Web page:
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How male grooming brands are booming

When did men start caring as much about their appearance as women, and which brands are helping them do so?

A quick glance at my dad’s sink shows a bar of Dove soap, a well-used razor and a stick of deodorant. Survey my 20-something brother’s bathroom, however, and it’s a different matter: there’s moisturiser, whitening toothpaste, serum, spot cream, shaving gel and, horror of horrors, self-tanner. 

He’s not alone. The male grooming market was worth just over $47 billion last year (approx. £35 billion) and is estimated to grow to around $60 billion (approx. £45 billion) by 2020, according to Euromonitor. Something has happened to millennial men, and they are spending more time and money on grooming than ever before, thanks to a rise in leisure time, a focus on appearance and a spate of dedicated male grooming brands.

Marianne Morrison is a skincare expert and founder of STOER Skincare for Men. “The growth trend for the male market really started to increase around 2006. Male-specific online platforms and bloggers started informing their customer base, and the rise of social media has inspired gents to become more conscious of their appearance,” she says. 

Matt Hiscock, the UK general manager for disruptive subscription razor service Harry’s, agrees. “Men then felt they had permission to take care of themselves. It removed any stigma about taking an interest in grooming and skincare.”

 The rise of social media has inspired gents to become more conscious of their appearance

We can also thank the rise in hipster culture. Alice Leeburn is a senior beauty editor at Stylus. “The re-rise of the beard and its association to hipster culture led to a plethora of new products focused on helping men to maintain their beard, from shampoos to oils. The resurgence of traditional barbershops has also had a huge impact. As well as offering a skilled service, many are becoming social hubs that fuse grooming with craft beer, artisan coffee, music and retail,” she says. 

“Men want more modern solutions to their grooming routines,” Hiscock tells me. “A razor they don’t have to hide in their cabinet, that provides a comfortable and quality shave while being fairly priced. Guys like simplicity of choice.” Morrison agrees, adding: “Men seek products that are results-driven and multi-functional, 
for convenience.”

And male treatments, as well as products, are on the rise. “In many cases, guys are seeing treatments as just another tool in their grooming armoury. Because guys are problem/solution orientated, we believe that they’re visiting spas because they want to solve a problem, rather than be pampered, and many places are now offering male treatments catering specifically to men. It’s not about vanity; it’s more about self worth,” Hiscock says.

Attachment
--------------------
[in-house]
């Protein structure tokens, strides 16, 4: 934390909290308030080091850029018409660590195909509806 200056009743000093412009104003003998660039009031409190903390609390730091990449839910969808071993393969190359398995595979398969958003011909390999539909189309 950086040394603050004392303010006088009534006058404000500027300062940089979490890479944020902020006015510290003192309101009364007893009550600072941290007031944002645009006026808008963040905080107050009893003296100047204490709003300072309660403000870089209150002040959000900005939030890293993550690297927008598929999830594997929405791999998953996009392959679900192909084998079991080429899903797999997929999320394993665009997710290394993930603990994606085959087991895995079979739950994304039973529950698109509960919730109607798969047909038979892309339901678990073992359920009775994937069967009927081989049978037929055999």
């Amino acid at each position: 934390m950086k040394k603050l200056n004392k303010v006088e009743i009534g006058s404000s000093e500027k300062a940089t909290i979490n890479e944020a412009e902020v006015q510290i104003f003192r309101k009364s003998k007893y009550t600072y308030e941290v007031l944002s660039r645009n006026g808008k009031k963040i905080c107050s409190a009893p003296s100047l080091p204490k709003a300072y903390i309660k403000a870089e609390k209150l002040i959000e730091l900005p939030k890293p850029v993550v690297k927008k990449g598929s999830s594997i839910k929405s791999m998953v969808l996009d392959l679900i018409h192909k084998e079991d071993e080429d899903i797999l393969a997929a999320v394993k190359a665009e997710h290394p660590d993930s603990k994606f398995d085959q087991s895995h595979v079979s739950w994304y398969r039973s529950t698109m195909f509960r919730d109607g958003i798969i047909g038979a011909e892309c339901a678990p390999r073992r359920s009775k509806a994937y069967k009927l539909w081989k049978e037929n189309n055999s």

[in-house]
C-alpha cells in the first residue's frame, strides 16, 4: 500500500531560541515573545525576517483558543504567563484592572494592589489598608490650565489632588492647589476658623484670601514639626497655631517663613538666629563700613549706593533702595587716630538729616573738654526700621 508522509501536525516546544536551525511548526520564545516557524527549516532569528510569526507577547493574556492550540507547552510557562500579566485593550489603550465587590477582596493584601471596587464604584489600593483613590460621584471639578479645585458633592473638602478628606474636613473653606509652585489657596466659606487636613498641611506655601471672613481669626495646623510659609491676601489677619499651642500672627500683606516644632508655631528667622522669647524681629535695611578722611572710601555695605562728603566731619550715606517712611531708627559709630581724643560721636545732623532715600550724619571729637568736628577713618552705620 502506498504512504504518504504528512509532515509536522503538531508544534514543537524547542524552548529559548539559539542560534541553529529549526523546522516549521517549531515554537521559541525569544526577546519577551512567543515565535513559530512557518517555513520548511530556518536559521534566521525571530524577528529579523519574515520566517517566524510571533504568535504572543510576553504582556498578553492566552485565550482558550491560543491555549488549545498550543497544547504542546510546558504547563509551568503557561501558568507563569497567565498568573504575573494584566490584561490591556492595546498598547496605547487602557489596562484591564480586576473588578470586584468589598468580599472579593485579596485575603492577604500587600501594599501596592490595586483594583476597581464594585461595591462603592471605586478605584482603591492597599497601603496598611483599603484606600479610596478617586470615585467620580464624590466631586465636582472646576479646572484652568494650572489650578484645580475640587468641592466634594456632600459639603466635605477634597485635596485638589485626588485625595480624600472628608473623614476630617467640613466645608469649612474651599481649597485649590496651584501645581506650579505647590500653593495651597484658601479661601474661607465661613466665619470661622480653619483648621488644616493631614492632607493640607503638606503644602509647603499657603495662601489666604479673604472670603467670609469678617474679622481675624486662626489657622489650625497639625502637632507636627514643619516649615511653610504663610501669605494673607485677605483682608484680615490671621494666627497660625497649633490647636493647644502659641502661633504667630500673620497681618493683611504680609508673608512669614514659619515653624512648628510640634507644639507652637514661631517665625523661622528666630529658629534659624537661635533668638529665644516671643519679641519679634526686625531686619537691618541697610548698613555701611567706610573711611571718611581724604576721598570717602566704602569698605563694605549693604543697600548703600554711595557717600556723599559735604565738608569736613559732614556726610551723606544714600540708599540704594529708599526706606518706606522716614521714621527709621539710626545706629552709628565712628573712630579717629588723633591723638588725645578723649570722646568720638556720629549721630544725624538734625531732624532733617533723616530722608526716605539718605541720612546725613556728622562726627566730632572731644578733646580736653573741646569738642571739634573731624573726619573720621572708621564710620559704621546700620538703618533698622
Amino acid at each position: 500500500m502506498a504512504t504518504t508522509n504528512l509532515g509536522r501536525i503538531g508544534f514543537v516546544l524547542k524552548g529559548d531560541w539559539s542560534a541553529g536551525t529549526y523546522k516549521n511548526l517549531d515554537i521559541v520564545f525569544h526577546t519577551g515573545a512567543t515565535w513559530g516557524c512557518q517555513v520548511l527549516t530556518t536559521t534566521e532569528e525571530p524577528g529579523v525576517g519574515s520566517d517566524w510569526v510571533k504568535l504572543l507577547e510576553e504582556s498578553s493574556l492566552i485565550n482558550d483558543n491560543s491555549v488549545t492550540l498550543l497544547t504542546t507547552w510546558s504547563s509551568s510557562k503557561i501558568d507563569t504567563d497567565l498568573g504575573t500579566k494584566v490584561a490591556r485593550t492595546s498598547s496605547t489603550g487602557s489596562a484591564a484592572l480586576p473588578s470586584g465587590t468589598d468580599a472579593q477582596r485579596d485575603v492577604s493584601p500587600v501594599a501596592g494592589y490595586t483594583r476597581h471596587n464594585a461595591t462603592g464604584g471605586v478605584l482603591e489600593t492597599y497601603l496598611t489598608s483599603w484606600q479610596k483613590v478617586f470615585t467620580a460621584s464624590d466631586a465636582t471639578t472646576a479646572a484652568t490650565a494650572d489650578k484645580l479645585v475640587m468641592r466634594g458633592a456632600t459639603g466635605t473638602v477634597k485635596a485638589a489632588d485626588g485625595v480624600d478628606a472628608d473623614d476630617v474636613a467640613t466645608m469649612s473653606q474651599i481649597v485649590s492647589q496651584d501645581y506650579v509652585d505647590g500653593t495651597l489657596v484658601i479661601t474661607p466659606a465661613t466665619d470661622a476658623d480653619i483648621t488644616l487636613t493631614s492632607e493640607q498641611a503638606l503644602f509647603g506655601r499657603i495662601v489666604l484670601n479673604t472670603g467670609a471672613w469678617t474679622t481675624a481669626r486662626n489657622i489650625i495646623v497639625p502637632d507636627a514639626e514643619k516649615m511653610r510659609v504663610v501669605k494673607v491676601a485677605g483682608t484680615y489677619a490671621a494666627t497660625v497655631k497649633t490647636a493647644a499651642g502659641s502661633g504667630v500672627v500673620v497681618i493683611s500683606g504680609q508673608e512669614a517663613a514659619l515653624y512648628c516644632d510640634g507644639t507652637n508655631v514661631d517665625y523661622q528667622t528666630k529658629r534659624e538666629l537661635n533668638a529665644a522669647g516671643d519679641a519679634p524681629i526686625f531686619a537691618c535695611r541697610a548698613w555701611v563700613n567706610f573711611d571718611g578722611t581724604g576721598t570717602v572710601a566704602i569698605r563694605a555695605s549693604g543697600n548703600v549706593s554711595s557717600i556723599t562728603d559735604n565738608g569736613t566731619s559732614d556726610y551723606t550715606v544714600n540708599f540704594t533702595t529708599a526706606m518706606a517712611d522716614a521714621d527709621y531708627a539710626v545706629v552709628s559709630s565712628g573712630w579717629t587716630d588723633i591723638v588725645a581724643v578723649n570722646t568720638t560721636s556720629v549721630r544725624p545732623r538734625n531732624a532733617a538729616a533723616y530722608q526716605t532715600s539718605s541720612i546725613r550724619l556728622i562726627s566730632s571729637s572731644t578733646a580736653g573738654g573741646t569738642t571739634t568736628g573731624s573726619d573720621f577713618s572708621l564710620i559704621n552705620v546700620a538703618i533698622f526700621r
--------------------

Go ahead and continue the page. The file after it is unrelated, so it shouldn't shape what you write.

With that in mind, we sent our boy about town, David Taylor, off to Third Space Spa for a facial. He was treated to the Murad Method, a bespoke facial that caters to your skin’s unique needs with natural ingredients such as sugar cane and goji berries. He reported back to the office relaxed, glowing, and ready to book his next appointment.

The rise in male treatments also includes injectables. Gino Castro, dentist and male rejuvenation specialist at Smilepod, has seen a rise in male clientele seeking anti-wrinkle injections, and on a larger scale, a 2015 study from the American Society of Plastic Surgeons said the number of men getting injections has increased by 337 per cent since 2000.

“There is minimal, if any, recovery time,” says Castro. “Some of my male clients sneak in during their lunch break and leave with colleagues none the wiser. I suspect the increased affordability of anti-ageing treatments has also contributed to the rise of ‘boytox’.”

As for where the trend is going, stay tuned for its expansion. “I think the grooming trend will extend to a beauty-focused approach, with some leading brands adding male-specific cosmetics lines,” Morrison says. 

Leeburn agrees. “Barbershops are already extending their services, offering treatments that were previously considered women-centric, such as waxing and eyebrow shaping. Cosmetics brands should embrace gender-fluid attitudes to encourage adoption by male consumers. Make-up and skincare designed to enhance the face, rather than transform it, [such as] colour-correcting palettes that mask under-eye circles, will appeal to more traditional male consumers,” she says. 

We’ll be giving guyliner for Christmas, then.